In the last two days, I have been blown away by Twitter’s new design. It is a delightful improvement. Media is impressed because it is bright, shiny, new and vastly improved. Why is it so much better? Twitter’s new design is great because it is both functionally and aesthetically improved. Bravo Twitter!
Remarkable attention (even Mashable remarkable attention) has been paid to the way that Twitter made use of the “golden ratio” in the new improved design, but you should avoid the Golden Ratio and here’s why:
There is a long history of paying attention to the golden ratio in design, in natural designs and in web design – (Tutsplus.com had a great tutorial that remains relevant and informative.) But you should still avoid it. So – if the Golden Ratio is good, and if Twitter’s new design is a sensational improvement why should you avoid it? There are four things are wrong about highlighting the use of the Golden Ratio.
- There is nothing unique in using the Golden Ratio in web design.
- There is nothing unique to Twitter as a current website using the Golden Ratio
- Most importantly: Using the Golden Ratio is NOT good web design, it is detrimental.
- When web design matters, the important gold is the Golden Triangle.
There is nothing unique in using the Golden Ratio in web design. It has been an element of all sorts of designs, and it has been an element of web design for years. It provides a nicely balanced web page, aesthetically pleasing and it is a design that pays homage to a traditional approach to design. You should avoid it because it is the wrong kind of gold. The Golden Ratio is NOT the best thing about web design and usability. The Golden Triangle is! (and this overlay shows both the Golden Ratio and the Golden Triangle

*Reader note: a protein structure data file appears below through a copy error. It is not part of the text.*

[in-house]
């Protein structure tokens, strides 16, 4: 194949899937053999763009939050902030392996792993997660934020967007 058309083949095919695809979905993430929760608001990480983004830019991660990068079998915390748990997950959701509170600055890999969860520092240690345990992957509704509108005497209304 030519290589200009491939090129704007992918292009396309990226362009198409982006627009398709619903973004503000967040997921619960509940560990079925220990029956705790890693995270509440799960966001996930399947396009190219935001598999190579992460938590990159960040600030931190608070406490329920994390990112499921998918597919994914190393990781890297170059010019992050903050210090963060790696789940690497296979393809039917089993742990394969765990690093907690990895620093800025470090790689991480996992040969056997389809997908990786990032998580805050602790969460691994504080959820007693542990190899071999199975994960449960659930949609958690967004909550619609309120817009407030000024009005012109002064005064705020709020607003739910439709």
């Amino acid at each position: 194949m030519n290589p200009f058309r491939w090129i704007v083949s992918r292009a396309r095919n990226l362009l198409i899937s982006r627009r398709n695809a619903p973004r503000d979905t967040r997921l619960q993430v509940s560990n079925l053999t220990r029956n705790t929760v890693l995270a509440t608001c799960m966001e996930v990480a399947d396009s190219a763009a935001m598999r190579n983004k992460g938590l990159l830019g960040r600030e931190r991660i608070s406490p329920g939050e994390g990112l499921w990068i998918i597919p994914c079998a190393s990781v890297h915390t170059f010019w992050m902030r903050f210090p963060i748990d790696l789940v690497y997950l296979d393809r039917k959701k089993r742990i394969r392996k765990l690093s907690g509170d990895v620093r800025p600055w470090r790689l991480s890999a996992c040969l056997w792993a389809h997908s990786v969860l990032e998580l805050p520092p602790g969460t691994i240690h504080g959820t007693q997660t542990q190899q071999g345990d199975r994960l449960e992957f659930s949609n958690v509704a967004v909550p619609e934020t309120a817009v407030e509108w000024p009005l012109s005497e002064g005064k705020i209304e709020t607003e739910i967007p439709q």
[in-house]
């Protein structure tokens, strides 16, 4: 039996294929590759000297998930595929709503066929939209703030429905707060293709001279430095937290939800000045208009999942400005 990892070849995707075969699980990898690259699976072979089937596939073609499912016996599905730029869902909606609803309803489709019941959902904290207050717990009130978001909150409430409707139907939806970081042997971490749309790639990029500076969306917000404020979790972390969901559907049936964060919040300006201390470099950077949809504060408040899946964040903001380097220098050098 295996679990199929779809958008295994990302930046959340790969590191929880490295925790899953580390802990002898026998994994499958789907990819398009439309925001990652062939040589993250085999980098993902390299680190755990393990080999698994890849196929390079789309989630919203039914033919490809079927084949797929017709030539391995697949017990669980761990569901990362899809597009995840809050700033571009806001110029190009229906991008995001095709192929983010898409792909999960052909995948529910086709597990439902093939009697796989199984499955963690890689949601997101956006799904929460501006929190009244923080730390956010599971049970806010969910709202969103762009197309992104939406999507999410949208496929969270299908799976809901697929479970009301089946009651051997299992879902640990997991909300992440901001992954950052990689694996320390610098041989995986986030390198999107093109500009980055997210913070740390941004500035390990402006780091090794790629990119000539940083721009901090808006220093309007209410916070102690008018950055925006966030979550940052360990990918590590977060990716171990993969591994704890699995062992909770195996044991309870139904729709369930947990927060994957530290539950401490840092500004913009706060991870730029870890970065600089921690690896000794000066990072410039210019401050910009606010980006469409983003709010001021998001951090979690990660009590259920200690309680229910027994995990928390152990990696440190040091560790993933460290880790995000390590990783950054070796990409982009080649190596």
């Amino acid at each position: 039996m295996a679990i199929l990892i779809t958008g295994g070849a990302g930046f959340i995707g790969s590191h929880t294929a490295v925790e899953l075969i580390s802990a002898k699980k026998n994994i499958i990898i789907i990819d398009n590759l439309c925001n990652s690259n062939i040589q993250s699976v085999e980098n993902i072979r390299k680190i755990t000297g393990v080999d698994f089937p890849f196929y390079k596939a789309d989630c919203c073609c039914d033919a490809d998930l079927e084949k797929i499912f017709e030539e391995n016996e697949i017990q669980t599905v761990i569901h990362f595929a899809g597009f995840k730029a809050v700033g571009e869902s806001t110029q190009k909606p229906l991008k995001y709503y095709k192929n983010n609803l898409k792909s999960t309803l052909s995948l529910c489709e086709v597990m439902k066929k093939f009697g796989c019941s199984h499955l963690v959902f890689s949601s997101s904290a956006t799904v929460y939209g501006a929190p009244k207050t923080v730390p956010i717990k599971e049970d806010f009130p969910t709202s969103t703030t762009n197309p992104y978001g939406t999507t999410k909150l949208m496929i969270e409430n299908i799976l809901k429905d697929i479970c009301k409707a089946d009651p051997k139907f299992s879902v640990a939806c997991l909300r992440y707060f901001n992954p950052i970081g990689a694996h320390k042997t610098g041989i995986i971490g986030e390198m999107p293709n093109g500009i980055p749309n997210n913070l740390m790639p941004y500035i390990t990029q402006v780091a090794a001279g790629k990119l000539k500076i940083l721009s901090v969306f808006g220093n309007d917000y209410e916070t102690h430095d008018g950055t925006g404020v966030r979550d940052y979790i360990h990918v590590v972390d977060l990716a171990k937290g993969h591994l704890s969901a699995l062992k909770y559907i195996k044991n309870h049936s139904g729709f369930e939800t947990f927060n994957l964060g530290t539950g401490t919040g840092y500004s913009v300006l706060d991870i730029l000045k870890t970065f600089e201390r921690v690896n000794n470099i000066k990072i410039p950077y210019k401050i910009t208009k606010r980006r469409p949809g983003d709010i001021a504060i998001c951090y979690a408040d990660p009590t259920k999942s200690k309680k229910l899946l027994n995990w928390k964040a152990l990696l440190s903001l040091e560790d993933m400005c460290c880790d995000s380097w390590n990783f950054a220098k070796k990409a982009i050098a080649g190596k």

Before going any further, it is VERY important to mention that Twitter is not unique in using the Golden Ratio. Look at a dozen current websites, and it is a safe bet that eight out of ten of those websites use the Golden Ratio. Chris Brogan uses the Golden ratio with his blog. I use it with mine. Amazon uses the Golden Ratio, Facebook uses it, Brightfuse uses it. Almost everyone uses it. Don’t believe me? Look at these overlays of various websites.
The Golden Triangle is way more important. If you’ve never heard of the Golden Triangle – it refers to Google’s Eye-tracking studies that show a sort of golden triangle on the top left side of a web page. It is where people focus on search results. The “Golden Triangle” is important because it shows where people focus on EVERY web page. The Golden Ratio puts important elements of a web page in places where people aren’t looking. It puts unimportant elements of web pages in places where people look first.
Golden Ratio doesn’t equal Golden Triangle! For most websites, the Golden Triangle is essential, but the Golden Ratio should probably be avoided.
A final thought: There are some designers who do NOT use either the Golden Ratio or the Golden Triangle. FourSquare (4sq) doesn’t use the Golden Ratio or the Golden triangle. They probably do not really care about either golden design reference because 4sq’s websiteisn’t really relevant to their business. Why not? Well, for FourSquare, their website is NOT their primary user interface, and website usability isn’t nearly as important to them as the other interfaces and applications that they provide.
Let me say that again. For FourSquare, their web design isn’t critically important because of the other apps that people and businesses use access their service. Their website design is just not that important.
That is very significant for FourSquare, and also for Twitter. For Twitter, their website is NOT their primary interface either because Twitter’s customers use Tweetdeck, Social Oomph, Facebook, LinkedIn, Twitter App for BlackBerry, Hootsuite, Twittergrader and another half million apps. That is really significant for Twitter because for them, the Golden Ratio might be irrelevant to the Golden Triangle, and equally irrelevant to the quality of their redesign. Regardless of Golden Triangle, or Golden Ratio, Twitter’s redesign is still a serious winner!
Design is just not essential for people and companies who have websites where they know that the website is not the primary interface that your customers use. Those websites can design with considerations for the Golden Ratio. If your website design IS a primary interface for your customers – take heed of the Golden Triangle instead.